People, products, or places – we are quick to reach a judgement based on the information available on the internet and social media. From undeserving ingredients gaining popularity to the deserving ones falling prey to cancel culture, skincare has suffered some major repercussions. We are talking about extreme hate towards certain ingredients often led by poorly researched videos. This, while viral products and hacks on the internet get likes and continue to dictate our choices, often without proper knowledge and the right information.
In this ongoing series on ingredient villains, we are looking at alcohol in skincare and the reason it’s hated by the beauty gurus. Does it deserve the hate or are we missing facts that are now veiled under the layers of propagated negatives? We investigate.
“Putting alcohol in skincare does not need to be scary, but one must be aware and cautious about the products they are using,” says Dr Chytra V Anand who’s a celebrity dermatologist and founder of SkinQ. While alcohol in skincare makes the skin feel dry and dilapidated, Dr Chytra talks about using it on the right skin type and in moderation. However, the idea is to look for ‘good alcohols’.
So, What Are Good Alcohols for Skin?
It’s important to differentiate between good and bad alcohol. “One category of alcohol that is good and least harmful for the skin is called fatty alcohols like the cetyl alcohol, stearyl alcohol, and propylene glycol which are derived from coconut oil or palm oils,” explains Dr Chytra. These are used to thicken the formulation and are good for the skin. “The fatty alcohols are used more as an emollient in skincare, are non-irritating, and help moisturise the dry skin,” she adds.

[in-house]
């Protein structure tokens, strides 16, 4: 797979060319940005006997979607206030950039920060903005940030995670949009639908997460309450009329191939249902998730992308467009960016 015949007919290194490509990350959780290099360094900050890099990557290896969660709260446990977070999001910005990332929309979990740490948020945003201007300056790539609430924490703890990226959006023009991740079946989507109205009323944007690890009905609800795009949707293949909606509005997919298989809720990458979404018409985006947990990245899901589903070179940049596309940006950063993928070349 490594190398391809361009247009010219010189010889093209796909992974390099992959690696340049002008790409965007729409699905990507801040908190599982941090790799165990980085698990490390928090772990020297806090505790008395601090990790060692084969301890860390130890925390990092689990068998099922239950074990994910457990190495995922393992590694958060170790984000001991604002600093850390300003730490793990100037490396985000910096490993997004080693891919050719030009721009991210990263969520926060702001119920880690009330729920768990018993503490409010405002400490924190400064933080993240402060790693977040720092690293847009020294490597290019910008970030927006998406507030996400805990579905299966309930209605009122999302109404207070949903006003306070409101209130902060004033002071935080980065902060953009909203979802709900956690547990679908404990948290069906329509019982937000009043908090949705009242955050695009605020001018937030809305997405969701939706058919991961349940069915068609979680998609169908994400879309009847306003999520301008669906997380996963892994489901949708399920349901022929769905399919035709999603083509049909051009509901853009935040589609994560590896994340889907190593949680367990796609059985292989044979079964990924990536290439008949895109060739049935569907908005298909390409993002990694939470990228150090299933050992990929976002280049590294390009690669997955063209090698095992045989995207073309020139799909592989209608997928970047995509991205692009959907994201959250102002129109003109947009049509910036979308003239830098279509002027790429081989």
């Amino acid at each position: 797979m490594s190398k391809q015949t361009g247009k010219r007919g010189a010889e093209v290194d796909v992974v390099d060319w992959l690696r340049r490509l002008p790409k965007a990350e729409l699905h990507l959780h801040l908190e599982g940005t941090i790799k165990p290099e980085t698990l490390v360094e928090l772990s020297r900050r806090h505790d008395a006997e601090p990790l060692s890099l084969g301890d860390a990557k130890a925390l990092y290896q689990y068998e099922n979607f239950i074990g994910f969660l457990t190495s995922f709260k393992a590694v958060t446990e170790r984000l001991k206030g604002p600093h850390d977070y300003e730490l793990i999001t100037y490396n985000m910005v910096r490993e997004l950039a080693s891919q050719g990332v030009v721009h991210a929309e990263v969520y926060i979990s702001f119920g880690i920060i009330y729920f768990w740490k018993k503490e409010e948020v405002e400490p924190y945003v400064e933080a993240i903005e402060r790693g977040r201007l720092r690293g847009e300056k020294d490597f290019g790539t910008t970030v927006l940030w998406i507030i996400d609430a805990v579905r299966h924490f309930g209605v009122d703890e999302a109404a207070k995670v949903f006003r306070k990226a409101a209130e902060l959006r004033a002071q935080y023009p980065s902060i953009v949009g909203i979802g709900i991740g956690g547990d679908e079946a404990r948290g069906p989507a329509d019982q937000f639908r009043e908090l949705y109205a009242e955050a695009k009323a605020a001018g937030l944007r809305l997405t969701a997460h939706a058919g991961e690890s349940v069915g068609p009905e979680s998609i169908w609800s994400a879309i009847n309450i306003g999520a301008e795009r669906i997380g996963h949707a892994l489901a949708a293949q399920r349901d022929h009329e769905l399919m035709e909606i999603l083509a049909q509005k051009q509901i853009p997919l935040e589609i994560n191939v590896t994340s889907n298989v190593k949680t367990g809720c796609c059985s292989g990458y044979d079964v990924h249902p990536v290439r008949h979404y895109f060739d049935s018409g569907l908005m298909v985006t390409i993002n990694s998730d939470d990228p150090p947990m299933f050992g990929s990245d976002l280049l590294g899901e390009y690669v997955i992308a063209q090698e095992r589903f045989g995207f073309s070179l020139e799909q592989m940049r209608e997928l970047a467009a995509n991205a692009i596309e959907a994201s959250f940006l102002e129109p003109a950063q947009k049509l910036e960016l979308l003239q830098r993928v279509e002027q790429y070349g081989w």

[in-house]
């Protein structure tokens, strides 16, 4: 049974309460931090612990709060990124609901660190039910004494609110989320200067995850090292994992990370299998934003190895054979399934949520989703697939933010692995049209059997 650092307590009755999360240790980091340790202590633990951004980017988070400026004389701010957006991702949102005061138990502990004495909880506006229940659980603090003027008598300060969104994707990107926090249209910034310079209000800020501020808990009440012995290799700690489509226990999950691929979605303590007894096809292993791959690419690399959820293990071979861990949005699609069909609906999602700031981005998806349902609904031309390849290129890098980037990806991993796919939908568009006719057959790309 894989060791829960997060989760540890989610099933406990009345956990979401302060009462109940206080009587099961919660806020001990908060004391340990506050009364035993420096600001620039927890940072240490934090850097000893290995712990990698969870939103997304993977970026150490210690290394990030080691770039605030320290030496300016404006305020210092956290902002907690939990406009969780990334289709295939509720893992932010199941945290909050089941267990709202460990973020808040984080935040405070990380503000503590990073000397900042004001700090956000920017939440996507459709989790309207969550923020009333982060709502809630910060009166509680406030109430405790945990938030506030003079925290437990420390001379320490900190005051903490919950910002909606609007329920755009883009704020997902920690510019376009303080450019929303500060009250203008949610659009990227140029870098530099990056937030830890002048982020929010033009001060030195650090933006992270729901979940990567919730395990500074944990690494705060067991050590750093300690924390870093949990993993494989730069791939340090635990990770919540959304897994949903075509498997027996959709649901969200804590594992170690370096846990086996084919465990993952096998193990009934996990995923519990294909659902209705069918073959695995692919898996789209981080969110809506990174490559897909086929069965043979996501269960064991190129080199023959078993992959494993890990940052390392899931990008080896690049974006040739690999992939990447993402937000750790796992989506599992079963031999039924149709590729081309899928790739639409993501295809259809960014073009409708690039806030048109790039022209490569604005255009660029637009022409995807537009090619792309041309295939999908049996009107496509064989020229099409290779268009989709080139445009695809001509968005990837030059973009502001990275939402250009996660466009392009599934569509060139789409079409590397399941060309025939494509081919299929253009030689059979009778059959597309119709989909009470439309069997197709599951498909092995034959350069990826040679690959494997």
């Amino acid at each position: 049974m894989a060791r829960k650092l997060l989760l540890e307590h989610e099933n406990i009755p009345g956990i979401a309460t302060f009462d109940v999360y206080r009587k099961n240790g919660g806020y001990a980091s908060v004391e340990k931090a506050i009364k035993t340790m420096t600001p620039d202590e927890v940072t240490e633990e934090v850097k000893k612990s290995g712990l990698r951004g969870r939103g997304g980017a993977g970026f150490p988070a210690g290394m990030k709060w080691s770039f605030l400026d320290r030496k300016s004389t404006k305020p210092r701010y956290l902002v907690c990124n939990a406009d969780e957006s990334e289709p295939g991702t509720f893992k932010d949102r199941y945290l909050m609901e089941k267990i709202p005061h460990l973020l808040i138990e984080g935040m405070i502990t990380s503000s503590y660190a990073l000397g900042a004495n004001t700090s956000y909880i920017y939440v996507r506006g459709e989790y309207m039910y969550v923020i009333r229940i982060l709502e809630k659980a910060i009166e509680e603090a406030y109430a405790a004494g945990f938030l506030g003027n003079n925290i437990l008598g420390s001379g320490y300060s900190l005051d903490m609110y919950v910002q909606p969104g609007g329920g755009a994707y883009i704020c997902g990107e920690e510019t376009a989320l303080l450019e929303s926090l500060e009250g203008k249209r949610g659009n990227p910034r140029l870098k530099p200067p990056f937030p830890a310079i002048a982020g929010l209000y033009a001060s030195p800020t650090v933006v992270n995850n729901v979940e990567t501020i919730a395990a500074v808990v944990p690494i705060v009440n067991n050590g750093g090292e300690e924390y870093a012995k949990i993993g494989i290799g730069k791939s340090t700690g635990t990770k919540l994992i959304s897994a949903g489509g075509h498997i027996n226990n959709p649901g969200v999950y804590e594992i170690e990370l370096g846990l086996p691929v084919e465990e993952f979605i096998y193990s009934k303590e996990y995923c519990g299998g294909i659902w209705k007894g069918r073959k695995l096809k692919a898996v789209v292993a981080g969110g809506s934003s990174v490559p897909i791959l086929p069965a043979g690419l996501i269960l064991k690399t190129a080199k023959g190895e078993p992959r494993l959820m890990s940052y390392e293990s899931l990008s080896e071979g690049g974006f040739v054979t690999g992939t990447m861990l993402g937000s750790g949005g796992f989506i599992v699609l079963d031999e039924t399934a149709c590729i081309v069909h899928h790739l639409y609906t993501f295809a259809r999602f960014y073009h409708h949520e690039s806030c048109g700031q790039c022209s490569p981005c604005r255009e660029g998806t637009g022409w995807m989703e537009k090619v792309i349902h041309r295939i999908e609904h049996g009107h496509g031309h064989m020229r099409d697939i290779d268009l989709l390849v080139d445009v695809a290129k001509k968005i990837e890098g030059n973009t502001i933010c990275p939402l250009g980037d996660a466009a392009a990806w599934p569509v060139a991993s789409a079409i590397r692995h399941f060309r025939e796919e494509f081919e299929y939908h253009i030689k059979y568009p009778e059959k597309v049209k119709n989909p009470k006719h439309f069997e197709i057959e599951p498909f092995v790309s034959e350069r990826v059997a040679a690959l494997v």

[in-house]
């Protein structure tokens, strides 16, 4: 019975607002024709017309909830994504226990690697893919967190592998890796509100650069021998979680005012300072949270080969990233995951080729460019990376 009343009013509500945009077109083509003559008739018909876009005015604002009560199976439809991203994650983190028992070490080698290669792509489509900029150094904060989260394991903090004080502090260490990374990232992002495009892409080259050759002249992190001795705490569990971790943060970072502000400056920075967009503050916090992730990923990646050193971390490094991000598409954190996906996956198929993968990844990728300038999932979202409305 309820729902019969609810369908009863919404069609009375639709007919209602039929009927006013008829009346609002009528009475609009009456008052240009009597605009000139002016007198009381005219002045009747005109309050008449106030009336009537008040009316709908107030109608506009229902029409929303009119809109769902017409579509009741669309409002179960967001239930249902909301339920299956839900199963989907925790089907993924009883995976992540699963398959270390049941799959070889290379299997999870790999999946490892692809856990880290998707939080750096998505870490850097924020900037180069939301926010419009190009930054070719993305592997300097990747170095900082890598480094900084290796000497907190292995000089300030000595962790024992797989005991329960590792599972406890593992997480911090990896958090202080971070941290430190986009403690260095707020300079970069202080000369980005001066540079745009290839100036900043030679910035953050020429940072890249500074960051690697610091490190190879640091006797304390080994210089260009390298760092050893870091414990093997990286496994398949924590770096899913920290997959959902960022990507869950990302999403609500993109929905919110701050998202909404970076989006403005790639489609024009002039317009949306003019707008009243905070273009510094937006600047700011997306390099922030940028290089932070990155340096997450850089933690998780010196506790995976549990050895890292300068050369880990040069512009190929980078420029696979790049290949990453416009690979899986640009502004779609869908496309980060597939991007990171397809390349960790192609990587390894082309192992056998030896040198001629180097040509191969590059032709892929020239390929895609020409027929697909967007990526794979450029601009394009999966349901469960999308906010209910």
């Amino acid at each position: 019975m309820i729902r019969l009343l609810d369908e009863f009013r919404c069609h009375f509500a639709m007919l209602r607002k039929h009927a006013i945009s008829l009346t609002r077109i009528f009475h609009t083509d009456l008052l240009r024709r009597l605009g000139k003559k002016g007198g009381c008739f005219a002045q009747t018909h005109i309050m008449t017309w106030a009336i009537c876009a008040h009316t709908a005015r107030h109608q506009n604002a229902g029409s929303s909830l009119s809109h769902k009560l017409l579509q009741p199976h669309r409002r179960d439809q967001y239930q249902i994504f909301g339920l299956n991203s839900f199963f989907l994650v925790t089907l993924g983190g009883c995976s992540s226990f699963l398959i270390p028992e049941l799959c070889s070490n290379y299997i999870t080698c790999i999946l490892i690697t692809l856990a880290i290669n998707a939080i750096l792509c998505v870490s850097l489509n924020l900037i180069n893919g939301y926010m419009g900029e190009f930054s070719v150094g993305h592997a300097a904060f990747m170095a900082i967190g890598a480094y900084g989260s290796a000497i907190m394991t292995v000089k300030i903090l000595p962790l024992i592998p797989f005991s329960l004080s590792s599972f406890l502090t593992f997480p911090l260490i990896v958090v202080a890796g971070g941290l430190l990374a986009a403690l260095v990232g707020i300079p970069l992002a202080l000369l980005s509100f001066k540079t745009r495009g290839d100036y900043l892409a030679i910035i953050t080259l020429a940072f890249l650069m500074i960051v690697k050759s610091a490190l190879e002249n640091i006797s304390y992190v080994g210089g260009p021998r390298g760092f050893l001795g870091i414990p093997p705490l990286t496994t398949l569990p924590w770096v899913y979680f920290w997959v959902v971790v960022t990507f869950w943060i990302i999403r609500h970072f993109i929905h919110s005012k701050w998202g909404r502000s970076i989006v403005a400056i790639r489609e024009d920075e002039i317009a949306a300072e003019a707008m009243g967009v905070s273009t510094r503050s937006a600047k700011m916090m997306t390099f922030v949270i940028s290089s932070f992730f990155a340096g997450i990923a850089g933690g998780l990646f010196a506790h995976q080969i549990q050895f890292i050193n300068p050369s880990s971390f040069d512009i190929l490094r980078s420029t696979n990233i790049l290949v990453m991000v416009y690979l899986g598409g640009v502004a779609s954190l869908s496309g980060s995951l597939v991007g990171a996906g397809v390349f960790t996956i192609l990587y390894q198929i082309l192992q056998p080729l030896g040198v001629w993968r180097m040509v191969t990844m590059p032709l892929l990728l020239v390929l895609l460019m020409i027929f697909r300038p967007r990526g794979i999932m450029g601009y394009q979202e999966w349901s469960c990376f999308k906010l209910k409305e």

Benefits Of Good Alcohols for Skin
Apart from fatty alcohols, the other category called simple alcohols is regarded as the demon ingredient which isn’t safe to use. Simple alcohols like isopropyl and evaporative solvent alcohols like SD alcohol 40, denatured alcohol, and ethanol dry out the skin and make it dehydrated. “Alcohols in skincare are typically used as solvents to help strip the skin barrier and penetrate the products into the deeper skin,” explains Dr Chytra.
However, why are these still widely used in skincare products? The answer is there in the function they perform – stripping off oil from the skin which people with oily skin type might feel benefitted from temporarily. Dr Chytra also credits its fast-acting property and cheaper cost as other reasons for its popularity in skincare. “Alcohol makes heavy formulation seem lighter; the consumer gets a refreshing feel, so for instant gratification purposes, some brands use them,” she further explains. In the long run, simple alcohols can lead to enlarged pores and increased greasiness. So, oily and acne-prone skin types – which might benefit from simple alcohol instantly due to reduced greasiness – can produce more oil to compensate for the dryness.
Does It Mean It’s Wise To Avoid Alcohol in Skincare At All Costs?
Alcohols (here are some alcohol-free toners) are always terrible for the skin. The idea is to keep the skin type and ingredient label under check before using one. “They are fine to be used in spot treatments but to avoid long-term damage, it’s better to avoid it in routine skincare,” says Dr Chytra. However, don’t avoid every ingredient that ends with OH (abbreviation for alcohol), you might miss out on the benefits of fatty alcohols.